Ross Chastain had his hands firmly around the brass ring, but it still managed to slip from his grasp.
When Chastain, 26, appeared in the Las Vegas Motor Speedway media center last September, he had just hit the high note of his NASCAR Xfinity Series career. After an impressive showing at Darlington the week before, Chastain drove the No. 42 Chip Ganassi Racing Chevrolet to victory at Las Vegas.
Chastain had signed on for three races in the No. 42 and made an indelible mark in that limited sample size – enough to earn a full-time ride in the No. 42 Chevy for the 2019 season in a deal that was announced Nov. 9 at Phoenix.
During the offseason, however, the opportunity Chastain had earned with his head-turning performances fell apart abruptly and unexpectedly when sponsor DC Solar, which was to fund Chastain’s effort for the 2019 season, ran afoul of a federal investigation.
Without sponsorship, Ganassi abandoned his Xfinity Series program and the Cinderella story of the 2018 dissolved in disappointment.
“It’s part of life,” said Chastain, whose history as a Florida watermelon farmer has been well-documented. “I took a couple days when I first found out, and then a couple days at Christmas and New Year’s with my family. I got on a tractor and drove it for five days straight for our watermelon crop.
“I was jumping back and forth between tractors, working a regular job. I needed to just get on there… It was really good to just get that couple days away and then Jan. 2, back to Mooresville (N.C.) and hit the ground running.”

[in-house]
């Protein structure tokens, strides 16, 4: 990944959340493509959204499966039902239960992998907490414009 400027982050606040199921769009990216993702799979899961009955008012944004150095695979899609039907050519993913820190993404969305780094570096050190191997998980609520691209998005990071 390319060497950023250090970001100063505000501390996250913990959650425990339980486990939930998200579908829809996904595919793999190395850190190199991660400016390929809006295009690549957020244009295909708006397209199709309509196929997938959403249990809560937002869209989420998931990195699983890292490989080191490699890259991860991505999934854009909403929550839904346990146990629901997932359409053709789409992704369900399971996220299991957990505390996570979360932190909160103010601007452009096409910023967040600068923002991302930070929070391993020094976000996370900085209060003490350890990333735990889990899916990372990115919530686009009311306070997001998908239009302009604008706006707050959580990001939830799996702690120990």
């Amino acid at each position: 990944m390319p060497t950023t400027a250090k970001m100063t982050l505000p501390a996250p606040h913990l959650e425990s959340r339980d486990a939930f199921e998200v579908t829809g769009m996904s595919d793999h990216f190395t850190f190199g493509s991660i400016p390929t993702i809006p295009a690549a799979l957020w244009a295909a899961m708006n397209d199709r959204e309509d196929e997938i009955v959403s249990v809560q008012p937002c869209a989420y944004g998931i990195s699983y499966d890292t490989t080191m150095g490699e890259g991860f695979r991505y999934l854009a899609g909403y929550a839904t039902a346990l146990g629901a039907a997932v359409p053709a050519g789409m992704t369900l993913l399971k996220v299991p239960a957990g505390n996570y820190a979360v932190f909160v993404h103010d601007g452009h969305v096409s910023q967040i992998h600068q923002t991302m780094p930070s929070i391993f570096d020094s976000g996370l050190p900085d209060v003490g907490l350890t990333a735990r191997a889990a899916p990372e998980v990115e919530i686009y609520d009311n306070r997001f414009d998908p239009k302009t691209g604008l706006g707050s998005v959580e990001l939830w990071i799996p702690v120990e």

That’s an understatement. Chastain has done triple duty on the first two race weekends of the season. He’s also competing in all three of NASCAR’s national series at LVMS.
Driving for owner Jay Robinson, he posted a 10th-place finish in the Daytona 500. He started sixth and finished 13th in a Kaulig Racing Chevrolet in the Daytona Xfinity race and followed that with a 14th-place run at Atlanta in a reunion with former owner Johnny Davis.
In two Gander Outdoors Truck Series starts with Niece Motorsports, Chastain finished third at Daytona and sixth at Atlanta.
“On the No. 4 car, we’ve never had West Coast sponsors before, and we’ve got all our West Coast races filled up,” Chastain said of his ongoing effort with Davis. “That’s a big step forward. Johnny lost a lot in the offseason as well, of potential sponsorship and potential guys that were going to race for him, which ultimately worked out in my favor, where I was able to come back and race.
“That’s what a lot of those days at home were, figuring out, ‘Do I want to do this? Do I want to start over?’”
One of the yardsticks Chastain used for comparison was his brother, who is six years younger and once had aspiration to race.
“My brother is 20 years old, he’s building a house, driving a truck, working at the farm, and he’s so far ahead of where I’m at. I’m driving a used truck. I’m renting a house in Mooresville, and it’s just different aspects of life.
“So I thought I could go to the farm with a lot lower stress – but I want to race. I want to make a go at this, and I feel like I can get back to where I was and a lot further.”
And next time, perhaps Chastain will have better luck holding onto the brass ring.